Many English learners use the word “fastly” as an adverbial form of “fast”, which seems quite logical because this is the way adverbs are usually formed. If something is slow, we say that it “moves slowly”, and such usage is completely correct. Nevertheless, languages develop in a way that is not always logical, and the situation of “fast” vs. “fastly” falls exactly into this category.
The fact is that there is no such word as “fastly”. “Fast” is already both an adjective and an adverb, as in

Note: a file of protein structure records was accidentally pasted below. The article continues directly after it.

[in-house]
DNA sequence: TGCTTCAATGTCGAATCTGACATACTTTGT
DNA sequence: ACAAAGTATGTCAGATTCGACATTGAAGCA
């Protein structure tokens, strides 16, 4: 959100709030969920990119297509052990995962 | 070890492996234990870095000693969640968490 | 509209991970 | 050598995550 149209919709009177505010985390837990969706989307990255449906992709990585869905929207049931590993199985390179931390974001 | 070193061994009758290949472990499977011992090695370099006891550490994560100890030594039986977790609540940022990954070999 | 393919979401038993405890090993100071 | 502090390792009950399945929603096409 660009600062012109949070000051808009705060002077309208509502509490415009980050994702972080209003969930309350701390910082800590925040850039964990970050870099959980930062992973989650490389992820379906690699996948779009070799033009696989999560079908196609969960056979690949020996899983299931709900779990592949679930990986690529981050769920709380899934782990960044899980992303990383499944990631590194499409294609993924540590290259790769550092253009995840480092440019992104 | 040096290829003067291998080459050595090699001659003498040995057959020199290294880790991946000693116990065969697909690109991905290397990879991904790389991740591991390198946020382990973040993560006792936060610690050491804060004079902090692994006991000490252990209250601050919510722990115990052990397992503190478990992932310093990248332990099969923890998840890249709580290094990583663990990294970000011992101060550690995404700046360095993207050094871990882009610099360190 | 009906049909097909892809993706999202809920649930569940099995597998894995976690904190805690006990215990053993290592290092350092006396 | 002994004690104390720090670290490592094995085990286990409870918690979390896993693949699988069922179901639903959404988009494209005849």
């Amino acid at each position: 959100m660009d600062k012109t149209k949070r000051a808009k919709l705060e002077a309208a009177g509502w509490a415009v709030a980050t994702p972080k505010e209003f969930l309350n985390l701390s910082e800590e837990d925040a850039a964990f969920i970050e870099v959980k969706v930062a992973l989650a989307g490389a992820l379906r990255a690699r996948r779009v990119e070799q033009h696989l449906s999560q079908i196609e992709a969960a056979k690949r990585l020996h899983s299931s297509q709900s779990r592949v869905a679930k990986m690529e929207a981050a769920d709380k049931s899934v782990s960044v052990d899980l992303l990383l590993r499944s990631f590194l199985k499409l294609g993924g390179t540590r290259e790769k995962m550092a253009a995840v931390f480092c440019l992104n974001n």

It doesn’t matter whether “fast” refers to the speed of movement or the rate at which something is being done; it’s always just “fast”:
The word “quickly”, used as an adverb, is synonymous with “fast”, but usually refers to the time an action takes rather than to the speed of movement. For example, you can say
which means that you want the other person to come soon; you don’t really care how fast he or she is moving. Nevertheless, “quickly” can also refer to the actual speed (as in “he runs quickly”), but such usage is less common.
There is one situation in which it is obligatory to use “quickly” (or “swiftly” or a related adverb ending with “-ly”)—if an adverb precedes the verb it modifies: